Scare Factor: 0/5 When the film can’t even make Samara’s appearance frightening, you know something’s gone wrong. I almost went with the original Ring for this entry instead of watching this, but I decided to give it a shot, unfortunately for me. You’re better off taking a nap than watching Rings.

Tuesday, October 17, 2017

31 Days of Horror- Day 17: Dawn of the the Dead (2004)

(dir. Zack Snyder)

Universal Pictures

During a zombie outbreak agroup of survivors take refuge in a mall.

Remaking George A. Romero’s Dawn of the Dead was no small feat. The original 1978 film ushered in a seminal moment in horror, and still stands as the most impactful film within the subgenre that’s second only to Romero’s Night of the Living Dead (1968.) There have been a surplus of great pieces about Romero and the impact of his zombie films since his passing in July. I debated devoting a space here to one of his entries, but with so much written on him this year I thought the best way to honor him within this space was to look at how his impact inspired the next generation of filmmakers and ushered in a rebirth of the zombie film. Now, it’s easy to take the zombie film for granted, what with the glut of films ranging from good to awful, and The Walking Dead devouring the minds of the binge-watching generation. But in 2004, the space for modern zombie movies was pretty open. 28 Days Later came out in 2002 (despite Danny Boyle’s claim that it isn’t a zombie movie, it most definitely is a zombie movie) and 2004 saw the realease of both Shaun of the Dead and Snyder’s Dawn of the Dead. While Snyder’s film, is well-regarded it isn’t talked about in the same terms as Wright’s or Boyle’s films. Yes, Wright and Boyle's films are more original in their use of the zombies, but I think Snyder’s film really harkens back to the original appeal of these creatures Romero created.

What’s interesting about Dawn of the Dead, is that it shares the voices of both screenwriter, James Gunn, and Zack Snyder. There’s a distinct and sincere humor in the film that obviously paves the way for the tone of James Gunn’s Slither (2006), but there’s also a thematic undercurrent dealing with faith and punishment that feels very much tied to the themes Snyder would later tackle. Dawn of the Dead does enough to separate itself from the original by creating distinct (though ocassioanlly annoying) characters within a diverse cast of characters. Sarah Polley and Jake Weber both make for really strong, and likable leads and I wish we saw them in more horror films. And Ving Rhames, brings fierce passion and heart to his role. One of my favorite running bits throughout the movie is his character communicating with a white board to a gunshop owner the building across from the mall and the friendship that develops between them. While Dawn of the Dead doesn’t handle its consumerism aspect as well as the original, and it doesn’t feel like characters use the mall to its full capacity, the film certainly delivers on the zombie horror. Dawn of the Dead actually makes zombies scary, something we seem to have moved away from, and a birth scene near the end of the second act is perfectly orchestrated in its building tension. The last act, in which our characters try to escape the mall in two buses, is one of the best final acts in a zombie film and it really delivers on the shameless gore these films manage so well.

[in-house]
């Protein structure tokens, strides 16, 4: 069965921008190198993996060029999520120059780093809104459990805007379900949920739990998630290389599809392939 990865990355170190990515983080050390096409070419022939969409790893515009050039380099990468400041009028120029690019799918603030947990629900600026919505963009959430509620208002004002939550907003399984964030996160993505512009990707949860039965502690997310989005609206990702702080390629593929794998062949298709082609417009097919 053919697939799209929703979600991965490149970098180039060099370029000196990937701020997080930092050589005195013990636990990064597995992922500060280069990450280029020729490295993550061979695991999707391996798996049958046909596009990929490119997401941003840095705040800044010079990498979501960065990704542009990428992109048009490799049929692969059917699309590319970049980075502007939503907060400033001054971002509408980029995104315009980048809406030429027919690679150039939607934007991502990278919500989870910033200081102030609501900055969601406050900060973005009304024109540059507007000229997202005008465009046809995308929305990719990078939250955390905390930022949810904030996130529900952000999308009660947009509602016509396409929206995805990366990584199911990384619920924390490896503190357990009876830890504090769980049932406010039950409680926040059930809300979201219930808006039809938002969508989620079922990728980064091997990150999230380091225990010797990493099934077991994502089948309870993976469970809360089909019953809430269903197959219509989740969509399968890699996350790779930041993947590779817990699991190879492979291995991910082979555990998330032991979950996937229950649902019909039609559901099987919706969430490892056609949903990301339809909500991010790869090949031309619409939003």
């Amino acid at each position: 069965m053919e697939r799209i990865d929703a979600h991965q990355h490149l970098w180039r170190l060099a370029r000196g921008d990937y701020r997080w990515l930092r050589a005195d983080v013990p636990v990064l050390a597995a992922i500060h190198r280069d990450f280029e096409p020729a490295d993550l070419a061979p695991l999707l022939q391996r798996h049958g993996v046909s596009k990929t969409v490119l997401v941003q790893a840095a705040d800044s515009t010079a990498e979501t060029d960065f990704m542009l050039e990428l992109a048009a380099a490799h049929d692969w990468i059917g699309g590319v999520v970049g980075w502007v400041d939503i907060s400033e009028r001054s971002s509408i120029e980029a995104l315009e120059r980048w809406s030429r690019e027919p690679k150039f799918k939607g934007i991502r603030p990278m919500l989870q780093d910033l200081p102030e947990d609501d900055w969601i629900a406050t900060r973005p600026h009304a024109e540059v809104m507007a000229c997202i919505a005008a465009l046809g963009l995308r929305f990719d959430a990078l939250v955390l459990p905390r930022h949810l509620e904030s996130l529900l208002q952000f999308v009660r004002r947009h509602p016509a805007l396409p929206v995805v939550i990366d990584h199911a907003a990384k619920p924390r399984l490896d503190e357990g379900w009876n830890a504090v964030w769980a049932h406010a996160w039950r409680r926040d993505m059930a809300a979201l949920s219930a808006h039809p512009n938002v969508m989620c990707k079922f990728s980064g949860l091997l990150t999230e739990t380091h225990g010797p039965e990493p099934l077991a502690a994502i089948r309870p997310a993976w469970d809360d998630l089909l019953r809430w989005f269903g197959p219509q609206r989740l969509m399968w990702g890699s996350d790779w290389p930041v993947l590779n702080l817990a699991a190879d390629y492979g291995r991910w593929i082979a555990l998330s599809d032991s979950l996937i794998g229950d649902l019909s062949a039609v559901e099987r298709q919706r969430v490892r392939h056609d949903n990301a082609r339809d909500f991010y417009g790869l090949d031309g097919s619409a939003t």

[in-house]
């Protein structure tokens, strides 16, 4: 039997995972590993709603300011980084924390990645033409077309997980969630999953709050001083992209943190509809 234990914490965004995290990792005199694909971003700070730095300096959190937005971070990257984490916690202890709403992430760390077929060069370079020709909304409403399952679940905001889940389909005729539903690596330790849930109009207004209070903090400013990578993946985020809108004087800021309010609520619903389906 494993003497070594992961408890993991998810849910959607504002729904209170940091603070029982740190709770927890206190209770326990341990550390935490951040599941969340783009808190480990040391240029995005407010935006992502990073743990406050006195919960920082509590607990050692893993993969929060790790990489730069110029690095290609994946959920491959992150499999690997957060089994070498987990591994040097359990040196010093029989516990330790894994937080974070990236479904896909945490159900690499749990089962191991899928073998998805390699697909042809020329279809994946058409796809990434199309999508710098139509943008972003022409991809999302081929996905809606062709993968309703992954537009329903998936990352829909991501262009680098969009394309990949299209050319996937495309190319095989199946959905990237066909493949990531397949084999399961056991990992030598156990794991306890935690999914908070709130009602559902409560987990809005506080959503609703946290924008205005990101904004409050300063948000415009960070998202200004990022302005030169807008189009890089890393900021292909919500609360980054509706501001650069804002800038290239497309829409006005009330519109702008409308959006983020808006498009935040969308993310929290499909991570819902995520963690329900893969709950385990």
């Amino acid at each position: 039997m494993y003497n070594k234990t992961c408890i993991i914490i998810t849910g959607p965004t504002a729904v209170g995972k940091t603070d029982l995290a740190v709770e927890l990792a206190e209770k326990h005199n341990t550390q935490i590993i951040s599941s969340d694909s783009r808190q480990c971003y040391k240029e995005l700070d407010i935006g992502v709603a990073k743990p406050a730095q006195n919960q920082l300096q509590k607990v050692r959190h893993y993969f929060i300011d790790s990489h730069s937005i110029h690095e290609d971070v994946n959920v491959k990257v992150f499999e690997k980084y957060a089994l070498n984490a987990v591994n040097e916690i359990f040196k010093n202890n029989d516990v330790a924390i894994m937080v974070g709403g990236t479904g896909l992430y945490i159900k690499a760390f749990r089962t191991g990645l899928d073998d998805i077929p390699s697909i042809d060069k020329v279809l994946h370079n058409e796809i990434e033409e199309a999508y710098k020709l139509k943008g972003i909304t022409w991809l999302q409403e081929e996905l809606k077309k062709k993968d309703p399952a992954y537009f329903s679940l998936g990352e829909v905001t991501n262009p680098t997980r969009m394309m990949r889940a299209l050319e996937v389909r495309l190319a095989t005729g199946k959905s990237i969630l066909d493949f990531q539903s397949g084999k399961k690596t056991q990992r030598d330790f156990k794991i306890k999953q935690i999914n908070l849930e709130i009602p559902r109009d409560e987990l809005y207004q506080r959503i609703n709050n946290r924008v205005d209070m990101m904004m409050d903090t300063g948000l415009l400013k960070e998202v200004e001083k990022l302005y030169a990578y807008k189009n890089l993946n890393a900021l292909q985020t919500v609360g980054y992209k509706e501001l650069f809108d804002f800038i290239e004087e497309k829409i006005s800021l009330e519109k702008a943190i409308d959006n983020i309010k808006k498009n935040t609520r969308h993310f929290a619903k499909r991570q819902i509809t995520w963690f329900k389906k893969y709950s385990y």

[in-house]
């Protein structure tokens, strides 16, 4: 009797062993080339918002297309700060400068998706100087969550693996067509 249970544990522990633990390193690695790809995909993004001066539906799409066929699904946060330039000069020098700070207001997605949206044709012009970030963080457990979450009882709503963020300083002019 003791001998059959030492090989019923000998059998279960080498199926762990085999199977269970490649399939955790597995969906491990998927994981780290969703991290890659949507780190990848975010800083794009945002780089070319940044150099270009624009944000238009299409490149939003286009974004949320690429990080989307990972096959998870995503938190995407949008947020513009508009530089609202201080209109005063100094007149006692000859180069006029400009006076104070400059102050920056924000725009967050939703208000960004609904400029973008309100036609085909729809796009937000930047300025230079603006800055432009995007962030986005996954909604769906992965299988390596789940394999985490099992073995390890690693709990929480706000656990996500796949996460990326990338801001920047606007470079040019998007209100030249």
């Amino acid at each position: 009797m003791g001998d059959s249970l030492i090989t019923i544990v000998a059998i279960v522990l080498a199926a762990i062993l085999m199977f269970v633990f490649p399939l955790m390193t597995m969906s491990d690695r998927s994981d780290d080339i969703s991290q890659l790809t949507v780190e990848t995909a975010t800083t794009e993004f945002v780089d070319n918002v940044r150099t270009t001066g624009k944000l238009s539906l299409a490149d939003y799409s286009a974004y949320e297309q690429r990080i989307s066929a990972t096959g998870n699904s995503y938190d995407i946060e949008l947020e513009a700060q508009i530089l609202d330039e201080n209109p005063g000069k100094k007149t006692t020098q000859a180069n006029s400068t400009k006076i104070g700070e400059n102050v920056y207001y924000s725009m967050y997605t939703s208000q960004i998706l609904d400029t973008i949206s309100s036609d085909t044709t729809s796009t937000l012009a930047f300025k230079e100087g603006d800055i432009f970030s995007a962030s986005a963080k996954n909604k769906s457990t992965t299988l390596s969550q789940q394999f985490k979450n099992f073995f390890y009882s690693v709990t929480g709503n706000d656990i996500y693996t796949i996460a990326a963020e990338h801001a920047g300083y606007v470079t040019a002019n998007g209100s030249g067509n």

Scare Factor: 2/5 Dawn of the Dead is an absolutely thrilling experience that still stands as one of the best zombie films of the 21st century. Snyder and Gunn manage to pay homage to Romero’s original while creating their own beast. There’s a lot that the modern zombie explosion owes to this film, and while we’ve seen better character moments, and greater moments of tragedy, the pure joy found in the viewer experience here has yet to be topped.

Monday, October 16, 2017

31 Days of Horror- Day 16: The Neon Demon (2015)

(dir. Nicholas Winding Refn)

Amazon Studios/Broad Green Pictures/Scanbox Entertainment,The Jokers
Aspiring model Jesse (Elle Fanning) encounters a world of lust, jealousy, and dark secrets within the modeling industry.